When you think about it, there’s no earthly reason why movies based on video games should, as a class, be so atrocious. For one thing, the games themselves are largely cinematic in conception and style; the biggest problem of most adaptations from other media — of imposing a three-act framework on material that lacks structure — is largely absent, since the source game is most often already organized as a series of escalating encounters. Backstory and characterization, however rudimentary, are already in place. And coming from such a design-intensive medium, game-based movies arrive pre-packaged with a deep sense of environment, of atmosphere. The ingredients for success are in place.

And yet, the record speaks for itself. The history of the genre is a grim slog of tax-shelter flops, assembled by Eurohacks for a one-weekend audience of insomniacs, craphounds, and ever-hopeful fanboys. Into this parade o’ crap now steps Street Fighter: The Legend of Chun-Li, dropping straight to DVD this week. A spin-off from the Capcom game (and a sequel or prequel or perhaps paraquel to 1994’s Street Fighter, featuring the once-in-a-lifetime pairing of Van Damme and Raul Julia), Legend has already — though the year is scarce half-over — been branded by several critics as the worst film of 2009.

And I, um — I kind of liked it.

Maybe it’s the soft bigotry of low expectations at play, but I found Legend of Chun-Li to be good dumb fun, an unassuming little chopsockey romp just right for whiling away a rainy Saturday afternoon. Too often, videogame movies are unable to successfully capitalize on the strengths of the properties, but are bogged down by their needlessly convoluted mythologies. I’ve never played the Street Fighter series — my videogame experience basically begins and ends with Pong — but I do enjoy a good hai-yah movie, and Legend pushed my buttons right.

The plot is an enjoyably silly fizzgig of martial arts clichés and half-assed mysticism. Young Chun-Li is raised in Hong Kong by her devoted father (Edmund Chen), a high-rolling businessman who nonetheless has ample leisure hours to teach his little girl some bitchin’ kung fu moves. But while Chun-Li is still a child, Daddy Dear’s shady past comes back to roundhouse-kick him in the face; he keeps tryin’ to get out, and they keep pullin’ him back in — “they,” in this case, being the sinister Bison (Neal McDonough, Tin Man) and his right-hand gorilla Balrog (a slumming Michael Clarke Duncan). They make Pops an offer he can’t refuse, and he vanishes, leaving little Chun-Li bereft.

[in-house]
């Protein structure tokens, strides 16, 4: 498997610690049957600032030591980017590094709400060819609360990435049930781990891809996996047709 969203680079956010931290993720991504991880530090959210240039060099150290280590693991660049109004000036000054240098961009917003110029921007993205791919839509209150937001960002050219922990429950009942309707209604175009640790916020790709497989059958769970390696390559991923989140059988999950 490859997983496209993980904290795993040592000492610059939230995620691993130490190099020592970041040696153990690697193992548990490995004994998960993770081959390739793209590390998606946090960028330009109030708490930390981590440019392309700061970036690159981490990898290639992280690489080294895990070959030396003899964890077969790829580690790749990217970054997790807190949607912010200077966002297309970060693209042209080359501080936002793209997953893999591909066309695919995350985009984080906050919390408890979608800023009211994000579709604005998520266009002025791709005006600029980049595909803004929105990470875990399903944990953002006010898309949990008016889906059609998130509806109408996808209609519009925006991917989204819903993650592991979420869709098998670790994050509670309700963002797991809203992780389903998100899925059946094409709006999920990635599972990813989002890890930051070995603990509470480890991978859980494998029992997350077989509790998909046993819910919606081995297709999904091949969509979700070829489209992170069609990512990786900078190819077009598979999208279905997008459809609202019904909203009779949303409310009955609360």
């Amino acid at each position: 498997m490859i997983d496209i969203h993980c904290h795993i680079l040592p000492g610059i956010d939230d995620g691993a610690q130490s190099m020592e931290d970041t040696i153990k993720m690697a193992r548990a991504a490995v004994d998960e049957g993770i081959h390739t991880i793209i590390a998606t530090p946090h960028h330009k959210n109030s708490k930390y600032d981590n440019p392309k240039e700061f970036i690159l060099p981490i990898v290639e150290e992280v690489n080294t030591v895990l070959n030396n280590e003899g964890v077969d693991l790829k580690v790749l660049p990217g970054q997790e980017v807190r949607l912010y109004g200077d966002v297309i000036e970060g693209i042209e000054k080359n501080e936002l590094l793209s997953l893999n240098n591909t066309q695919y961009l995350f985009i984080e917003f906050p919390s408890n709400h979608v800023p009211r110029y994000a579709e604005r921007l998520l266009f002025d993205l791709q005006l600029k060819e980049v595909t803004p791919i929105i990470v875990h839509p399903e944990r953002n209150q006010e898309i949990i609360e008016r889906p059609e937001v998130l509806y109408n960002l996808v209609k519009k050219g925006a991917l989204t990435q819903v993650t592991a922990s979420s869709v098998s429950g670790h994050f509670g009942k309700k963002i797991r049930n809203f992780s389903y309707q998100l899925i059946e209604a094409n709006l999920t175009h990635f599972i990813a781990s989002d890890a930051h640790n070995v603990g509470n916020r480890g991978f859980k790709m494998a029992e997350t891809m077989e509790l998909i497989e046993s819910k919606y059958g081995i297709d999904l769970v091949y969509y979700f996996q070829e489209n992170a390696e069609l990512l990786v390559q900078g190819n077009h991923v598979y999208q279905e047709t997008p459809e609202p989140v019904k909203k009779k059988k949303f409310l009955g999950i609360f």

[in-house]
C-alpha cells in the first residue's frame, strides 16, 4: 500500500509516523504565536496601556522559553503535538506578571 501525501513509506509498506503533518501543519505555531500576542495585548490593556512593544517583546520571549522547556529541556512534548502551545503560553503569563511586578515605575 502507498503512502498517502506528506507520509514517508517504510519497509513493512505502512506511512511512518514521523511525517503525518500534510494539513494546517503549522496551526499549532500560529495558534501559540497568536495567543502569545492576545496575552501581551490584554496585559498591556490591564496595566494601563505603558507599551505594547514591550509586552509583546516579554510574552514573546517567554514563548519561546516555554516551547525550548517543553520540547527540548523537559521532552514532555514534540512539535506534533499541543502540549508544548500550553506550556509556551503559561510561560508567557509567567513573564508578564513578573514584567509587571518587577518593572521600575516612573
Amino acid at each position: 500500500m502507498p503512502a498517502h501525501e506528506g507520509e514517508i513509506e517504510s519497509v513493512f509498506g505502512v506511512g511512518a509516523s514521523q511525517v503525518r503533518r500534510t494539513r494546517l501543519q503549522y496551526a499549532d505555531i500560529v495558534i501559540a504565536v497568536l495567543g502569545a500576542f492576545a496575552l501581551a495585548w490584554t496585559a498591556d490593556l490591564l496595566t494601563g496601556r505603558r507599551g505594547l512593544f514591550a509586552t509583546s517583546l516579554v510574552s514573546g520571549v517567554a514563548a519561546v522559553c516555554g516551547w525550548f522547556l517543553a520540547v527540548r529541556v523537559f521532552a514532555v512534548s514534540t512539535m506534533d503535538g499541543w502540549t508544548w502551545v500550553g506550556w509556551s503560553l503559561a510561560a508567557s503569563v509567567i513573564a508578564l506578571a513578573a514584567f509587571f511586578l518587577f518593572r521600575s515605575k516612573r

Chun-Li grows up into the very watchable Kristin Kreuk and finds success as a concert pianist. As viewers of Jet Li’s classic Danny the Dog (a.k.a. Unleashed) well know, classical piano is the absolute polar opposite of a life of kung fu fightin’ — yet Chun-Li is drawn into a career of ass-kickery by a mysterious scroll that summons her to Bangkok, where she meets the legendary master Gen (Robin Shou), a former associate of Bison, now his sworn enemy. In the clip below, Gen shares his wisdom with Chun-Li, giving her the training she will need for her final showdown with Bison, who not-so-coincidentally has also set up shop in Bangkok — and Bison, as it turns out, must confront his own mysterious past before the movie is over.

And that’s about it. Oh, there are complications, and goons to fight on the way to the Boss Level, and there’s a by-the-numbers B-story with an Interpol agent WHO DOESN’T PLAY BY THE RULES! and a Thai cop AS TOUGH AS SHE IS BEAUTIFUL! who are also trying to nail Bison while simultaneously stamping out king fu vigilantism; but Chun-Li’s training and her quest for vengeance provide a clear narrative through-line. You can leave the DVD running for ten minutes while you go to the kitchen and fix a sandwich, and you’ll have no trouble getting up to speed upon your return.

Simplistic stuff, yeah — but, y’know, Ong Bak wasn’t exactly Anna Karenina, either. What matters here isn’t the nuances of plotting and pacing, but the primal rush of the action scenes. And here, Legend does not disappoint. Director Andrzej Bartkowiak, who helmed the 2005 adaptation of Doom, caught a lot of flak for fucking up that movie’s action set-pieces — and let’s face it, why even make a Doom movie if not for the action set-pieces? — but he’s got a sure hand and a keen eye here. There’s less gun-porn and more fantasy, with wuxia-style wire work galore, and fight choreography that takes full advantage of the glass-topped tables and picture windows so ubiquitous to martial arts films. It’s nicely shot, with some gorgeous location work in Thailand, and staged with an unhinged energy. By the time that guy from the Black Eyed Peas shows up sporting Wolverine-style claws and a Doctor Doom mask, I had surrendered to the movie’s berserk enthusiasm.